Recently on nextdoorclifton someone posed the question, “What store is missing?” in reference to Ludlow Avenue’s business district. Possibly over a hundred people have responded by now, and while the answers have been all over the place, there were some repeats. I was pleased—and quite surprised—to see how many people exclaim that they would love to see a bookstore return to the Gaslight District.
In a way it seems funny that folks would long for something that in the spiritus mundi tends to be looked upon as antiquated and old-school. As our reading, like everything else, becomes increasingly electronic and digital, the physical book cast set aside for convenience, don’t bookstores have about as much of a place in our world as a zoetrope?
Well, not so soon (and besides, I’d love to own a zoetrope). You may have noticed that record stores (and especially the independent ones) are suddenly all kinds of popular, after that three or four minutes when everyone was convinced that our musical future would totally revolve around our computers. Recently, and tellingly, I’ve seen ads promoting books as “the new vinyl,” which makes sense. And just as veteran Cliftonites remember what it’s like to have a bookstore in the neighborhood, younger folks brought up on walmart are acutely sensitive to the difference between zero personality and color.
Having a bookstore (actually there were two at one point) added a lot to the Gaslight District. On nextdoorclifton.com someone mentioned—but couldn’t remember the name of—Kellerman’s, a store on Ormond that lasted, I don’t know, maybe a year or two. The owner of that store envisioned, but couldn’t quite pull off, a store like Kaldi’s (which, a few years later, pulled all the pieces together and became an enormous success). New World lasted decades, and the people in the neighborhood never took it for granted. Unfortunately, though, big box stores had a ravitational pull over the masses, and amazon could undersell anybody by a huge margin. Since New World folded ebooks entered the equation, providing even more competition to small bookstores, which folded all over America (it wasn’t just Ludlow Avenue). Well, the big boxes are almost all gone, ebooks sales tapered off long before people expected them to, and amazon has built an actual brick and mortar store because it has learned something those of us with any sense have known all along: bookstores are the ultimate platform for marketing books. Not only do you find out that a new book has hit the shelves (I still remember when Thomas Pynchon’s Mason & Dixon appeared in New World’s window after everyone thought the famous postmodern novelist had pursued a permanent disappearing act), plus the atmosphere of books gets under your skin. A bookstore on Ludlow Avenue would never be able to offer big fancy amazon-level discounts, but people are waking up to the fact that where you buy something can be as important as what you buy. It can erode a neighborhood, or it can help support a neighborhood.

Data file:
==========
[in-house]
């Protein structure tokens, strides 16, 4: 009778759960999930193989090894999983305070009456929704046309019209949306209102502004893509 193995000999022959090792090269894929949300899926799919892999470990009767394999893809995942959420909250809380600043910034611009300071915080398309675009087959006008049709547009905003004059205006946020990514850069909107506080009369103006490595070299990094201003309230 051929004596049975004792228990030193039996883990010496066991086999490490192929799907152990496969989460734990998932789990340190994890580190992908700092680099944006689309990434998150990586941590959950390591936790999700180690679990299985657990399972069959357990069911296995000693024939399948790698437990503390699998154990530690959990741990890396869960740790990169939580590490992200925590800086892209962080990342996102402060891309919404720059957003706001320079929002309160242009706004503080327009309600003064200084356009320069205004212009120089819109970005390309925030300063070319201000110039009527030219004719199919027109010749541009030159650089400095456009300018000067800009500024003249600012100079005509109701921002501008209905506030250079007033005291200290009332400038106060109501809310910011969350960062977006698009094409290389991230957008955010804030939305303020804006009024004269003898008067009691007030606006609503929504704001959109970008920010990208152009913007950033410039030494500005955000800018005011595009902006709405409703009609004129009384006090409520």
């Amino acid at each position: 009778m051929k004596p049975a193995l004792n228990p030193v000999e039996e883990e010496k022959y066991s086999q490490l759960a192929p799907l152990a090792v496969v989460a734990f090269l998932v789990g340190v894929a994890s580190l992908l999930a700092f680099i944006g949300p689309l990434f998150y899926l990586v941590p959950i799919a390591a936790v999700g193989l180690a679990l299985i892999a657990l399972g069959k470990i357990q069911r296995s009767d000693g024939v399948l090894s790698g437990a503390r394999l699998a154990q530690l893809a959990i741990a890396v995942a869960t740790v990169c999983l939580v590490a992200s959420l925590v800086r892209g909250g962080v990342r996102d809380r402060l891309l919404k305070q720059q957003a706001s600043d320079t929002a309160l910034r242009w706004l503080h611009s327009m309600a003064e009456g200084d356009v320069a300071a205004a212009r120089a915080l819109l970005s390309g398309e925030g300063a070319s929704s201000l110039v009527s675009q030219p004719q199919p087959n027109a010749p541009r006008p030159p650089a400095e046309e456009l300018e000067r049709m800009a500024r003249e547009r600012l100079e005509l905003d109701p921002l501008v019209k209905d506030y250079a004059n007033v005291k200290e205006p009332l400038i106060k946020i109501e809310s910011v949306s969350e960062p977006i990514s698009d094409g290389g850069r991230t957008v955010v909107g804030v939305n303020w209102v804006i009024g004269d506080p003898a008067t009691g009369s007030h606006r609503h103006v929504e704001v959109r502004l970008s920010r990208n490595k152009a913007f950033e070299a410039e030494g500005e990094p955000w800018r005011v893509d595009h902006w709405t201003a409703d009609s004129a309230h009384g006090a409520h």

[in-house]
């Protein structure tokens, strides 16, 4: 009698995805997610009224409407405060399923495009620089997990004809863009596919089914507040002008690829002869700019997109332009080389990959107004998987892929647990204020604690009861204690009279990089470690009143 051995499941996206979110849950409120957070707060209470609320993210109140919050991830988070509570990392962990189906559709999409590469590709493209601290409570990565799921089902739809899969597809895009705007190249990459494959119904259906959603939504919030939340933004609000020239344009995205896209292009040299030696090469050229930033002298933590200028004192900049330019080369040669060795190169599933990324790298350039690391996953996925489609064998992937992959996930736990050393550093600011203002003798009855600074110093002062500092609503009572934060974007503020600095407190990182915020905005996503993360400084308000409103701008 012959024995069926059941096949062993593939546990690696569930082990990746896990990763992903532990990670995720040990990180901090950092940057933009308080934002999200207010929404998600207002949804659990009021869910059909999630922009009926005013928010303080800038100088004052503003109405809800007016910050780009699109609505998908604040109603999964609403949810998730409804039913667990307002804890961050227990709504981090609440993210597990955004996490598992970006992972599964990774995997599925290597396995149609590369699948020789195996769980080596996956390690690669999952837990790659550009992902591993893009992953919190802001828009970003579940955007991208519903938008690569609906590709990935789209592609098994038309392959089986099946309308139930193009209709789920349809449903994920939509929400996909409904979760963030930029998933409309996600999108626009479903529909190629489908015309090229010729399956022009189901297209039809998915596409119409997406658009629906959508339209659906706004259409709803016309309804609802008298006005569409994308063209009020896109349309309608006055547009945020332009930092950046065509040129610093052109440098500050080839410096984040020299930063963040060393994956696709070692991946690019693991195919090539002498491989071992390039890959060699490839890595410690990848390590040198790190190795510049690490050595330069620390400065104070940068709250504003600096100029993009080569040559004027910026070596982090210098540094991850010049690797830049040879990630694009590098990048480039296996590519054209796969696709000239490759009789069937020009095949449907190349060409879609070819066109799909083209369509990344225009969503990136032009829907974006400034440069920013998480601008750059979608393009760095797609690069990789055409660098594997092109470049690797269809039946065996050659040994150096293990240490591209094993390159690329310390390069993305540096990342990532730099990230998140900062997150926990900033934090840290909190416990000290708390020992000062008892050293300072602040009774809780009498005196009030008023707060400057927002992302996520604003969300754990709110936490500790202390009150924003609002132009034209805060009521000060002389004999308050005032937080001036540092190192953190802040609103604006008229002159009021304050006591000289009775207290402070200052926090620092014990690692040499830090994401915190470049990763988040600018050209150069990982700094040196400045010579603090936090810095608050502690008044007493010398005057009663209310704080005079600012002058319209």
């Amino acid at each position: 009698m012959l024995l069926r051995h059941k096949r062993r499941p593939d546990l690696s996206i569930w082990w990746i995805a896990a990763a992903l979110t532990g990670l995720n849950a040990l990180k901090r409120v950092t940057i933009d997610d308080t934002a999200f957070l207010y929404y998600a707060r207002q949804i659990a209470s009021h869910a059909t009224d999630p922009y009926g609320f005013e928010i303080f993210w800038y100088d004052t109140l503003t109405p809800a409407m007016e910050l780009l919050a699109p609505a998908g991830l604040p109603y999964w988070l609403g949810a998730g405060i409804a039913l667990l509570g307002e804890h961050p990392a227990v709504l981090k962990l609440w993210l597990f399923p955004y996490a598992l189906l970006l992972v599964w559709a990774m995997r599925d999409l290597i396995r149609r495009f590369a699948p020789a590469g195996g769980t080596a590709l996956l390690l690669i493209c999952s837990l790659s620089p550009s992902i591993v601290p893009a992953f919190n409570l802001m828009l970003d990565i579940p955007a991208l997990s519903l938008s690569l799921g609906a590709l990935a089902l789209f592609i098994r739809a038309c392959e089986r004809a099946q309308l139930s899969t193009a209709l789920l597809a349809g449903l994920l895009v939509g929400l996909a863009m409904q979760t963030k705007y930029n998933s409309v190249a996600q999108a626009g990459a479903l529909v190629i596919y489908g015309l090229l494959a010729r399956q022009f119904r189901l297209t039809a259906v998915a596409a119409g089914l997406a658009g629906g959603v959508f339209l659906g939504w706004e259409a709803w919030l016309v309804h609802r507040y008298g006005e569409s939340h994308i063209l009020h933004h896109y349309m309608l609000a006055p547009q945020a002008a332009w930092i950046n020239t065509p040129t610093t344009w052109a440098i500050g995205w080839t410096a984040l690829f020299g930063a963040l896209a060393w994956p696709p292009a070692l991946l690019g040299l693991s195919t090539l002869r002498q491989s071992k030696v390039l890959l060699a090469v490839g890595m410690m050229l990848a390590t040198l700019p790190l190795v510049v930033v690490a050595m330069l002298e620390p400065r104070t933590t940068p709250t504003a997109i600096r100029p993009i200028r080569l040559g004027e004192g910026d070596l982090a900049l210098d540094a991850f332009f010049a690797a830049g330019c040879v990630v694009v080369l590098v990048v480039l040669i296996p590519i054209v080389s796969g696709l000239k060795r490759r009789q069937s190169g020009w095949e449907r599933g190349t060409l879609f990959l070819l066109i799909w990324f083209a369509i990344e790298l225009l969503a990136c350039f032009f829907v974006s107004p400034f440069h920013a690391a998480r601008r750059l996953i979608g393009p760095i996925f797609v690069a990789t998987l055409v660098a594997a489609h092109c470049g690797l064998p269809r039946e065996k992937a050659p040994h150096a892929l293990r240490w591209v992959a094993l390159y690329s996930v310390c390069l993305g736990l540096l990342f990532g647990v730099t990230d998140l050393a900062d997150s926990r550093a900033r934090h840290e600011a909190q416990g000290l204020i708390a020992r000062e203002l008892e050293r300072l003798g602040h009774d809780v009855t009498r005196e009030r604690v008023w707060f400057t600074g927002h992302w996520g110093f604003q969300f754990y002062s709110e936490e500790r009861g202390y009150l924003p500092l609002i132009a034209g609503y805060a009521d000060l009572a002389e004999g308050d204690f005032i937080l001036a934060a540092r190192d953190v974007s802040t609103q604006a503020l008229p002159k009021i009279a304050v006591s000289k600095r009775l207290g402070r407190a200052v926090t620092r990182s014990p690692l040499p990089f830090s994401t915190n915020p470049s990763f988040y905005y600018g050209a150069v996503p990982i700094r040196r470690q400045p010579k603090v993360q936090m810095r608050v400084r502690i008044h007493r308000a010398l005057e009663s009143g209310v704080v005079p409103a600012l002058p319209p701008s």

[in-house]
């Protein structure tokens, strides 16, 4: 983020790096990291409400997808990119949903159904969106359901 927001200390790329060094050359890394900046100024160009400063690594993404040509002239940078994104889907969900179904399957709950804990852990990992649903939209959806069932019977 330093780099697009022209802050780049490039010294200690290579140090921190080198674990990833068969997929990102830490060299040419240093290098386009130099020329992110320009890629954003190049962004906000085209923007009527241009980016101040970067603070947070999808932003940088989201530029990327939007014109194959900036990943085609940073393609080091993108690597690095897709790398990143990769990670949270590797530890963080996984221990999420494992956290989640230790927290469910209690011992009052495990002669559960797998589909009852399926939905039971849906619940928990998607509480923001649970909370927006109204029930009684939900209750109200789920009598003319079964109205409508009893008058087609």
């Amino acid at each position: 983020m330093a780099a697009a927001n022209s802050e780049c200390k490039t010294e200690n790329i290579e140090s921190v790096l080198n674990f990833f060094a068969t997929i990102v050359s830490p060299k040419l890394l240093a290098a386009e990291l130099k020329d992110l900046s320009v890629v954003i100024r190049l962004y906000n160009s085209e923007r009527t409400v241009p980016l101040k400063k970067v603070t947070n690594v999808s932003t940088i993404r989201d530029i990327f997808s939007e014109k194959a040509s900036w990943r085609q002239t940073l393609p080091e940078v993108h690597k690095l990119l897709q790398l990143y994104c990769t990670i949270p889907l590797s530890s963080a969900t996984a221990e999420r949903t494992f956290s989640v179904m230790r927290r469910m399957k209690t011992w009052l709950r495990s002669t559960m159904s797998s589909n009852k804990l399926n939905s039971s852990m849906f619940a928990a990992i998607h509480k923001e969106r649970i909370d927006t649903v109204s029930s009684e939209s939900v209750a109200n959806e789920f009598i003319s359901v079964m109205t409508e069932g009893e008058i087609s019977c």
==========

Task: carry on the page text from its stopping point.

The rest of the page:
If a bookstore were to return to the Gaslight District, it would have to do everything right. It should probably do the following:
- Include used books. This close to a university, people are constantly purging and collecting.
- Have a local authors section—and not just the new ones. How about books by Dallas Wiebe or (to go back a couple more years) Lafcadio Hearn?
- Include new novels. Those were popular at New World, and, here’s a case where bookstores + distributors had their system down.
- Sell gift cards. New World sold a lot of gift cards; they added up after a while.
- Sell records and compact discs as well. Records and compact discs could be both new and used. The new and already highly successful Plaid Room Records in Loveland handles a lot of pre-orders for vinyl, which is an ideal business model.
I worked part-time at both Kellerman’s and New World, and I still remember what bookstores brought to the neighborhood. Kellerman’s had lots of fun literary readings that brought together people in the literary community. I well remember how, on Friday nights at New World, people would walk in with ice cream cones asking, “Can I bring in ice cream?” (“That’s required,” I would answer). Some had had a drink or two before strolling in, and there was much frivolity on those nights. Sunday afternoons were quieter, with people sitting down and getting lost in a book. I got called in for New World during its last few weeks, and when people walked in the sense of loss to come was palpable. These are things I think about when I think about what a bookstore would bring to the Gaslight District. You can’t bring back the past, but you can start building new memories.